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Overdrive Staff | March 01, 2010

— Staff reports


Highway Happenings

ARIZONA. Eleven state motor vehicle offices have been closed to help reduce a budget shortfall. The closures follow last fall’s shutdown of 13 highway rest areas in the state.

FLORIDA. Lanes may close at night for the next few months on a six-mile segment of the Florida Turnpike Homestead Extension for road resurfacing. The work is ongoing from the Interstate 75 interchange (Exit 39) to the NW 57th Avenue/Red Road interchange (Exit 43).

INDIANA. The Department of Transportation has closed State Road 13 north of S.R. 67 for several months. The detour routes drivers from Fortville along S.R. 67 to Interstate 69 at Exit 22 and back to S.R. 13 at Lapel. 

MISSOURI. The state is using a sugar beet mixture to help keep roads clear and reduce the corrosiveness of salt. Beet juice mixed with rock salt or salt brine can keep ice from forming on roads before a storm, officials say.

OREGON. A replacement structure for the I-5 bridge that crosses the Columbia River between Portland and Vancouver, Wash., could carry tolls. Tolls would vary according to time of day for the bridge proposed for 2017.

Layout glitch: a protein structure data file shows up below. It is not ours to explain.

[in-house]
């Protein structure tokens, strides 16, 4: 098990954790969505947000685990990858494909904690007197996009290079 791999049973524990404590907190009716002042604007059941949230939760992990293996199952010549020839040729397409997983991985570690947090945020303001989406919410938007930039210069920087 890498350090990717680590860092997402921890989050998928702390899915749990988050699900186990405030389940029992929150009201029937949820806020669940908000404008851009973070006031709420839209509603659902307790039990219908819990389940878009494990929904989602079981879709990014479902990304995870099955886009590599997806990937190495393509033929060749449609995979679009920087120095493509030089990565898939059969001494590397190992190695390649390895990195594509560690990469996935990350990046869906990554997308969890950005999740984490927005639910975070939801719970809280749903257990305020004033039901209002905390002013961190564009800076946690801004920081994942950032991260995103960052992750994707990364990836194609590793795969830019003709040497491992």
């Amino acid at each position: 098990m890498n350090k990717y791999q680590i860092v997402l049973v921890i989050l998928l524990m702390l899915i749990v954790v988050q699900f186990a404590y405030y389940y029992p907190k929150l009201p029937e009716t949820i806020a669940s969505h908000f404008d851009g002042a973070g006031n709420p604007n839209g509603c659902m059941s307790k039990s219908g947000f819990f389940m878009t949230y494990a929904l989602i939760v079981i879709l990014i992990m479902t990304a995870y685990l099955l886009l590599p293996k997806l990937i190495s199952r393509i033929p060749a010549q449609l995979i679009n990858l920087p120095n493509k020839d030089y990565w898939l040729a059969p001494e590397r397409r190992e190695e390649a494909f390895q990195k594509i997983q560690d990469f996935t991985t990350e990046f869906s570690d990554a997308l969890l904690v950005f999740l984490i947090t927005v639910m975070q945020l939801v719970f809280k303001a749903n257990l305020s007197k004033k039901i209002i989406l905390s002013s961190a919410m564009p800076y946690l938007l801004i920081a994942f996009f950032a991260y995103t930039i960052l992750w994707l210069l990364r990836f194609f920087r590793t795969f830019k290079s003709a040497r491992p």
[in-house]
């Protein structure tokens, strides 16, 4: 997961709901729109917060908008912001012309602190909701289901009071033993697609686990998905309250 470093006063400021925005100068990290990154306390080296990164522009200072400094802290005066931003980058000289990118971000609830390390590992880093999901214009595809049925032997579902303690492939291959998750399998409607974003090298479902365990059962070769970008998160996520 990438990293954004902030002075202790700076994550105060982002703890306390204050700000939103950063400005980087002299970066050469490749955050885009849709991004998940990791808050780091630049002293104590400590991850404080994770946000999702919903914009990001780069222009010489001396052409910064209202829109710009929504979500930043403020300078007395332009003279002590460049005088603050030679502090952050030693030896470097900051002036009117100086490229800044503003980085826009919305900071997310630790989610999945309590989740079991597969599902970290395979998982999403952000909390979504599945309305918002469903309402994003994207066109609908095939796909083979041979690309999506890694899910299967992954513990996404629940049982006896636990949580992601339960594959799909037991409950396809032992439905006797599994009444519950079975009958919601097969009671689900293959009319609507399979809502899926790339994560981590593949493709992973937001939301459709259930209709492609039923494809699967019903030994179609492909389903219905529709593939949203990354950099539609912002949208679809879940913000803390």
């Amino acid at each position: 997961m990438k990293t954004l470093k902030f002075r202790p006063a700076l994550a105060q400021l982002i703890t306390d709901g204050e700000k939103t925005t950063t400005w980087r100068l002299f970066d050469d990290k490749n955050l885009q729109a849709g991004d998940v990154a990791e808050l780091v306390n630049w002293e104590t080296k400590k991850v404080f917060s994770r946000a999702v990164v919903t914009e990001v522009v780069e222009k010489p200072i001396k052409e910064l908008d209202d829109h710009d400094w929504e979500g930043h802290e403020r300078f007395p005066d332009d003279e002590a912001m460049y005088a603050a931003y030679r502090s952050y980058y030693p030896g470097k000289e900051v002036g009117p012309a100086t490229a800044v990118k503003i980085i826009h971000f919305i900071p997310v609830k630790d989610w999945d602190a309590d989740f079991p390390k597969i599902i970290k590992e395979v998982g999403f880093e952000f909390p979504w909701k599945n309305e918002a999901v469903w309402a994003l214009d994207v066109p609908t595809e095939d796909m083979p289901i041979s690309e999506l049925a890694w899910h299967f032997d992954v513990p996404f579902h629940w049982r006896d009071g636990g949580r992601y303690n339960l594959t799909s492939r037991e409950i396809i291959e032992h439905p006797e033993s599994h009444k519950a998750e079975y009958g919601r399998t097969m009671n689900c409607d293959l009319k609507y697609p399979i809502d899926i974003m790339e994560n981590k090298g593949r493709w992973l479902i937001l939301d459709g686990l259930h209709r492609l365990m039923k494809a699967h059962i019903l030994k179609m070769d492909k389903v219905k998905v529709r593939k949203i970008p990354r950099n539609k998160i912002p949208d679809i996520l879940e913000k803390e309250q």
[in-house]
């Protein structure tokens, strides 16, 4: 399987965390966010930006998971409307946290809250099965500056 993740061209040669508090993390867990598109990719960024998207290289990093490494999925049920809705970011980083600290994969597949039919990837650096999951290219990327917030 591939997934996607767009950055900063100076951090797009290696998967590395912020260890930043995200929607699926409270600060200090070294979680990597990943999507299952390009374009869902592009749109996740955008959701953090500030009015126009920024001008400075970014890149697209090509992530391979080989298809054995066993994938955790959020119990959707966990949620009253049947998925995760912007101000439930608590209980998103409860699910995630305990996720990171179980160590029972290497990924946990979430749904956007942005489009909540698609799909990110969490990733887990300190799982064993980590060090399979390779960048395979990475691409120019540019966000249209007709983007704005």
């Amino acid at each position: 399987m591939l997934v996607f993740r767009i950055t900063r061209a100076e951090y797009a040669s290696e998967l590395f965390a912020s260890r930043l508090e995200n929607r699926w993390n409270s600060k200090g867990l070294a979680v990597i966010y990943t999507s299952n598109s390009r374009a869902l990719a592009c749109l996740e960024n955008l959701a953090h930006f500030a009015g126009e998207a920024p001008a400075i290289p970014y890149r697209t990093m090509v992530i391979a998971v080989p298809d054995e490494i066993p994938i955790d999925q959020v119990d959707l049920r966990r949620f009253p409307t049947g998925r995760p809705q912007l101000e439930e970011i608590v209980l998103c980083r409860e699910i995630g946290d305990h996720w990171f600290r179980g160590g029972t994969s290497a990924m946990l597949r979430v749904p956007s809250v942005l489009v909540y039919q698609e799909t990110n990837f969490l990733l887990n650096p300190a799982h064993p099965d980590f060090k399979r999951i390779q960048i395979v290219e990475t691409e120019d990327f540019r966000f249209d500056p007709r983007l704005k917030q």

SOUTH CAROLINA. South Carolina closed four rest areas to save more than $1 million. The locations are on I-95, both northbound and southbound at mile marker 17; on I-85 at mile marker 89; and on I-26 at mile marker 202. Last year, the state reopened several parking areas for trucks.

WEST VIRGINIA. Under a state senate bill, fines for drivers ticketed for violating out-of-service orders would more than double to $2,500 from $1,100. Subsequent offenses would result in $5,000 fines. Another provision in the bill would increase a driver’s suspension for violating an OOS order to six months from the current 90 days.

WYOMING. Drivers of heavy trucks caught topping the speed limit by more than 5 mph will face a $300 surcharge, formerly $100, on their speeding tickets.


West Virginia eyes idling limits, tolls

The West Virginia Legislature is considering bills that would limit truck and bus idling, allow tolling beyond the state turnpike and bring state commercial driver license laws into federal compliance.

Sentate Bill 183 would restrict idling to five minutes in any hour for trucks and buses weighing more than 10,000 pounds, but allow for some exceptions. Fines would range from $150 to $300. Many states and municipalities limit idling from three to 15 minutes.

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